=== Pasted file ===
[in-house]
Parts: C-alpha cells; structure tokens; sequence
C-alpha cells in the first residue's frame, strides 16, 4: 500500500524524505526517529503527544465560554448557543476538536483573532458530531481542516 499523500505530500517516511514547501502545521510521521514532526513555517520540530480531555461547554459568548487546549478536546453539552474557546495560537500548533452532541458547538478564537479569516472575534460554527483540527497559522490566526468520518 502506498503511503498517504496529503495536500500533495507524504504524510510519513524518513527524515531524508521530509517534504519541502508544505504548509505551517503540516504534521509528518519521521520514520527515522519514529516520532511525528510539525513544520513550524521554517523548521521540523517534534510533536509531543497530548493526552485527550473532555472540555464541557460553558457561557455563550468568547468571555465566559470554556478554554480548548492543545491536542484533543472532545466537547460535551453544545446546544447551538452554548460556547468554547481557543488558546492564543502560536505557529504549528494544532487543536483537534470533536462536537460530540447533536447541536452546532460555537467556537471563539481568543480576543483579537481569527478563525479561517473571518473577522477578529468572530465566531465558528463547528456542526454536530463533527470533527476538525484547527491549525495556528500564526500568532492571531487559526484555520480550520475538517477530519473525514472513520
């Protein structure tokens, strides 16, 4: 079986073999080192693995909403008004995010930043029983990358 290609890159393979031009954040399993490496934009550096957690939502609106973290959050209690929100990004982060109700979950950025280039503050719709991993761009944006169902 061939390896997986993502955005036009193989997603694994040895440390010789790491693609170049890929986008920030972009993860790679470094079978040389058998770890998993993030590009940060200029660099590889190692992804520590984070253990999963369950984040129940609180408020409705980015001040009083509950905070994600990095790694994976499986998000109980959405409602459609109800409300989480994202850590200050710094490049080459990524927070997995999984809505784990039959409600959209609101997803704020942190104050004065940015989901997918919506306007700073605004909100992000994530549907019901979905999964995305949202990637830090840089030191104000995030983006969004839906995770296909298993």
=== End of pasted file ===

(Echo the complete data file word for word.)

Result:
[in-house]
Parts: C-alpha cells; structure tokens; sequence
C-alpha cells in the first residue's frame, strides 16, 4: 500500500524524505526517529503527544465560554448557543476538536483573532458530531481542516 499523500505530500517516511514547501502545521510521521514532526513555517520540530480531555461547554459568548487546549478536546453539552474557546495560537500548533452532541458547538478564537479569516472575534460554527483540527497559522490566526468520518 502506498503511503498517504496529503495536500500533495507524504504524510510519513524518513527524515531524508521530509517534504519541502508544505504548509505551517503540516504534521509528518519521521520514520527515522519514529516520532511525528510539525513544520513550524521554517523548521521540523517534534510533536509531543497530548493526552485527550473532555472540555464541557460553558457561557455563550468568547468571555465566559470554556478554554480548548492543545491536542484533543472532545466537547460535551453544545446546544447551538452554548460556547468554547481557543488558546492564543502560536505557529504549528494544532487543536483537534470533536462536537460530540447533536447541536452546532460555537467556537471563539481568543480576543483579537481569527478563525479561517473571518473577522477578529468572530465566531465558528463547528456542526454536530463533527470533527476538525484547527491549525495556528500564526500568532492571531487559526484555520480550520475538517477530519473525514472513520
């Protein structure tokens, strides 16, 4: 079986073999080192693995909403008004995010930043029983990358 290609890159393979031009954040399993490496934009550096957690939502609106973290959050209690929100990004982060109700979950950025280039503050719709991993761009944006169902 061939390896997986993502955005036009193989997603694994040895440390010789790491693609170049890929986008920030972009993860790679470094079978040389058998770890998993993030590009940060200029660099590889190692992804520590984070253990999963369950984040129940609180408020409705980015001040009083509950905070994600990095790694994976499986998000109980959405409602459609109800409300989480994202850590200050710094490049080459990524927070997995999984809505784990039959409600959209609101997803704020942190104050004065940015989901997918919506306007700073605004909100992000994530549907019901979905999964995305949202990637830090840089030191104000995030983006969004839906995770296909298993």